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Bioinspiration Expedition 2019 – Log 5

A Phronima amphipod inside its salp house, as captured by the main camera of MBARI’s ROV Doc Ricketts.

Bioinspiration Expedition 2019 – Log 5

Alison Sweeney

I have been invited along on this expedition as a guest with Kakani’s group, from my biophysics lab at Yale University. Kakani’s group is interested in mechanical bioinspiration—how do very small animals move through water? The answers are often very counterintuitive. In my case, I am interested in optical bioinspiration, where life’s solutions are often similarly surprising.

Midwater animals are covered in a spectacular array of lenses, mirrors, and fiber optics, which allow them to see in the very dim light in this environment, to hide against the background of this dim light, and to direct bioluminescent beams to hunt prey and scare away predators. Since these optical devices, in essence, “build themselves” out of proteins, this would be a spectacular thing to learn how to do in an engineering lab. Recently my lab discovered how squid proteins “know” how to build “graded refractive index”, or GRIN lenses. GRIN lenses for cameras and imaging systems are extremely expensive since they must often be built by hand. Squids make these optical components essentially for free out of a gram or so of fairly simple proteins.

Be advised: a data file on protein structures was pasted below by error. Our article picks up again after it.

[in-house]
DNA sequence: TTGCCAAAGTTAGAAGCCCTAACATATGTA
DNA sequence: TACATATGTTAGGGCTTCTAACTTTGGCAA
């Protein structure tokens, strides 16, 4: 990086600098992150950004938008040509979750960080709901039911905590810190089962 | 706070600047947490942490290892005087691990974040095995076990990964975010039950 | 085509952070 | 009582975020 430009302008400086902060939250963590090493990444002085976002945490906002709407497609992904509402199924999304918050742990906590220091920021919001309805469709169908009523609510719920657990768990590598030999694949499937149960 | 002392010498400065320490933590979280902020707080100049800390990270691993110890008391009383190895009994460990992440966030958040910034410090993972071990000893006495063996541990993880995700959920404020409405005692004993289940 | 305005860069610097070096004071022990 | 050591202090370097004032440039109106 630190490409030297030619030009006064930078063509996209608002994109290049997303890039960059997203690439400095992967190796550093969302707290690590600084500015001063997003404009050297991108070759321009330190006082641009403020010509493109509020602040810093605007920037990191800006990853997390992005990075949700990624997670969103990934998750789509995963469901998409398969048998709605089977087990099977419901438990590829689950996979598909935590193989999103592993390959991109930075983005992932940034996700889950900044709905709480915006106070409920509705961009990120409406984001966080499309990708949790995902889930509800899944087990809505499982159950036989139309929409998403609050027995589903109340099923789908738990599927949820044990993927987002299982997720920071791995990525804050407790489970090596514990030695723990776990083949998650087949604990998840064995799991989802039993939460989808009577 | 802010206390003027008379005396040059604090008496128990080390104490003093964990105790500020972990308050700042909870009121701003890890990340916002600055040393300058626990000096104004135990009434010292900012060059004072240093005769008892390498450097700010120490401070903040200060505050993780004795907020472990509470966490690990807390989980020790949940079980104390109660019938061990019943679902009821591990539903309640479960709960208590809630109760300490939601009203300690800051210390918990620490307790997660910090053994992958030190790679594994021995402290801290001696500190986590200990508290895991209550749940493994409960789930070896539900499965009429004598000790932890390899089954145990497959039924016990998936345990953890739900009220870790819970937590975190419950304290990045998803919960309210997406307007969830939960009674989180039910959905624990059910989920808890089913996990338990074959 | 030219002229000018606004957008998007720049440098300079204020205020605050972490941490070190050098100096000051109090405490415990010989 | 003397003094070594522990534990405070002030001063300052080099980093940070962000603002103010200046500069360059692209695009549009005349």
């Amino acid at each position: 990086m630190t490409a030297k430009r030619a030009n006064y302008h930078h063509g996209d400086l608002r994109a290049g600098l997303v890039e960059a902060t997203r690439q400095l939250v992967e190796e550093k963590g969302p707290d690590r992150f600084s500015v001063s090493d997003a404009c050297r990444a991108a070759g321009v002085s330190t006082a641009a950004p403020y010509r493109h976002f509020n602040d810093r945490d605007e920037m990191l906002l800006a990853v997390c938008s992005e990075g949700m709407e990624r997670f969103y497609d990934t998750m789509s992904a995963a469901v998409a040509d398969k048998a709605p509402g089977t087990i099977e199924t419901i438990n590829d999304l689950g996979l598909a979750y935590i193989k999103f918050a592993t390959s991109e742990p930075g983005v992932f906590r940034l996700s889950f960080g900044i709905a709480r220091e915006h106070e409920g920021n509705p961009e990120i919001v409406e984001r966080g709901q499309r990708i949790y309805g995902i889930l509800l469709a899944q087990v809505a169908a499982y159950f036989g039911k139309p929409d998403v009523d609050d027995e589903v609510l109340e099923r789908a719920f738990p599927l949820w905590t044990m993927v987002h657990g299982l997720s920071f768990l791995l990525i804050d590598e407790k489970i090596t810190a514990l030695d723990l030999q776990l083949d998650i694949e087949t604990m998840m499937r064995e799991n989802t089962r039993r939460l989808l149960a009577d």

Photograph of the head of the Alciopa worm we found, with its very large eyes prominently visible. Photo by Alison Sweeney.

On this expedition, I was most excited to find a midwater worm called Alciopa. They are related to the earthworms you find in your backyard, and in many respects are fairly similar: they have a segmented body, and bristles on each segment. The midwater version, however, is completely transparent and has two giant eyeballs that look like they belong to an anime character. The lenses in these eyes are also made of protein and have a graded refractive index like the squid lenses do. If we can figure out what proteins these worms are using, and if their self-assembly properties are similar to those of the squids, we’ll be able to learn general lessons about how self-assembly works in nature to make cheap, sophisticated optics.

Today, we got super lucky and found an Alciopa! Susan Von Thun, the midwater identification expert who came with us, spotted an Alciopa well before anyone else in the control room could tell it was on the screen. The animal was a few millimeters wide and about twenty centimeters long. We captured it in the ROV’s suction sampler and I was able to work with it in the lab this evening. Alciopa says hi!